The aspect we found to be negative about the design is that it's bulky and plasticky. The entire trimmer somehow gives a cheap impression. It could have been neater and had more rubberised details at the adjustment points. However, the battery life is good. The included battery gives you a cutting time of 25 minutes, which is very good. The battery is charged using a very small, neat charger. The battery also has an indicator that shows how much it has charged. However, we never really got this to work as it always seemed to show half full on our example even when the strimmer battery was completely flat. But the Gardena Li-18/23R is a powerful and very user-friendly strimmer with a very long cutting time. If it had received a little more love in terms of sustainability in the blades, it would have received top marks, but it's still a very good buy.
The AL-KO GTLi 18V Comfort is a strimmer with a spool of line that strims effectively and can cope with extremely tough terrain despite using wire instead of plastic blades. It can even cope with minor undergrowth such as young raspberry bushes and thicker weeds. However, it's not as efficient on wet, tougher grass. It has a useful automatic line feed feature. The line spool lasts for about five medium-tough sessions, mainly consisting of grass trimming, but also with some weeds, before it's time to replace it. It comes with an extra spool of line on the strimmer arm and you don't need tools to replace it. The build quality is generally quite high, although the line wears out quite quickly. The accessories included make this a serious machine, for example with an edging wheel and a metal plant protector instead of just a metal plant protector, and rubberised parts at points where you might hold the machine. The edging wheel makes it easy to go close to sensitive objects without damaging them, as the machine runs around them instead. Some of our testers found the GTLi 18V Comfort to be rather heavy. They also quite quickly developed sore hands and wrists, which we suspect is the result of slightly too much resistance in the handle. But we can't complain about the noise profile.
However, the cutting time isn't good, being slightly under average, and we'd have liked a few more minutes for it to get more points here. This is an extremely important aspect, so the score drops quite a bit. Another major disadvantage is that the battery doesn't have an indicator. However, the charger is small and neat so you can easily store it away when not in use, and the plug has an indicator light that shines green when the battery is fully charged. Overall this is a reasonable tool which would have had a much better score with a longer battery life.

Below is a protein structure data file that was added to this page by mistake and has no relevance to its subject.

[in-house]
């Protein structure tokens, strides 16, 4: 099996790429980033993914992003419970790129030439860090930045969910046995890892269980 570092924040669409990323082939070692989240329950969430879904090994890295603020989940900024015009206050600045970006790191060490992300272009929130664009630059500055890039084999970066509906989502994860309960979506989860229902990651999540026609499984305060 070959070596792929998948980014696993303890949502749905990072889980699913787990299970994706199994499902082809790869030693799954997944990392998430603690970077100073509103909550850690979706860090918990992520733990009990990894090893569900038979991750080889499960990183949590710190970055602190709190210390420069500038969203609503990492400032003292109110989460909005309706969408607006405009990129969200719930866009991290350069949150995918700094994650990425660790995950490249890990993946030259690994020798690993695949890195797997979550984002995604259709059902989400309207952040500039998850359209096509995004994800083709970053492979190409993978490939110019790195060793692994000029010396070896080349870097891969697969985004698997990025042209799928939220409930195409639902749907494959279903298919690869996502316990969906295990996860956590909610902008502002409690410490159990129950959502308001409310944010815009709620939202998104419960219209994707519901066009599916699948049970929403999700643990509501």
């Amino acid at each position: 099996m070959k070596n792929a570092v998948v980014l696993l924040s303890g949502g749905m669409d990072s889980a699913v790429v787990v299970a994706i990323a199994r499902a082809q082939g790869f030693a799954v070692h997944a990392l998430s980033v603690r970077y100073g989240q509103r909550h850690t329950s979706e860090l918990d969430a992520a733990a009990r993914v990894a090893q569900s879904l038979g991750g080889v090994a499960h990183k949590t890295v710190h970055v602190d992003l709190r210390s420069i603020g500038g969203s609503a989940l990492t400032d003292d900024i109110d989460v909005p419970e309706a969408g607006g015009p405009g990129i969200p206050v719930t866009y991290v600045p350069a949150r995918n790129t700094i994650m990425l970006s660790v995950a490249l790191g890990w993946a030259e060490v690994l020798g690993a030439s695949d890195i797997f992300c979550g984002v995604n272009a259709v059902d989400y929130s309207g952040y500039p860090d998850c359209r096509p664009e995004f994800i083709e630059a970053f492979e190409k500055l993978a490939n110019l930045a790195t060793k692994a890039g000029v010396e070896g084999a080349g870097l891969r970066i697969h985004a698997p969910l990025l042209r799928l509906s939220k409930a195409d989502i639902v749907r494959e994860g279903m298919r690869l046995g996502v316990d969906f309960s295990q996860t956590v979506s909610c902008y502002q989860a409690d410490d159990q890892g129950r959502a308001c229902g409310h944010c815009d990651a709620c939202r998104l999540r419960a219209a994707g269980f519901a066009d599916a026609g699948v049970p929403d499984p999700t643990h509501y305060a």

The Stihl FSA 45 is a strong strimmer with double plastic blades in the head which clears both grass and tough weeds very effectively. You can easily replace the plastic blades by unclipping them from the strimmer head and clicking in new ones. It includes a couple of extra blades, which are tidily attached to the machine. You don't get many, but on the other hand they're very tough and you only need to change them every four or five sessions. You can also install a spool of line instead of plastic blades onto the same strimmer head. Assembly of the strimmer itself is very straightforward and only requires two screws. However, the battery is built-in and you can't disconnect it for charging – instead you have to plug in the entire strimmer. Nor can you change batteries with other products from the same manufacturer or swap between two batteries so that you can quickly get back to work. The FSA 45 is also special in another way, in that it includes a small plastic "key" that has to be inserted into the machine before it will start.
The FSA 45 is a neat strimmer in terms of size, and feels well-balanced and light when you hold it. Ergonomically, the user-friendliness is good. However, when it comes to actually cutting the grass, it's considerably less easy to use. This is largely because you have to slide a button forwards while at the same time holding in another button and handle to start the machine. But it also comes completely to a stop every time it runs into too much resistance. In other words, you can't simply lift the strimmer head to get it started again. This means that you have to do the starting hand movement over and over again during one session. This rapidly tires out both hand and wrist and can lead to cramp. Because it has a key that you can pull out as a safety function, we think that this is unnecessarily fussy. The battery life is good and it runs at full speed during the entire session. The machine is also very quiet.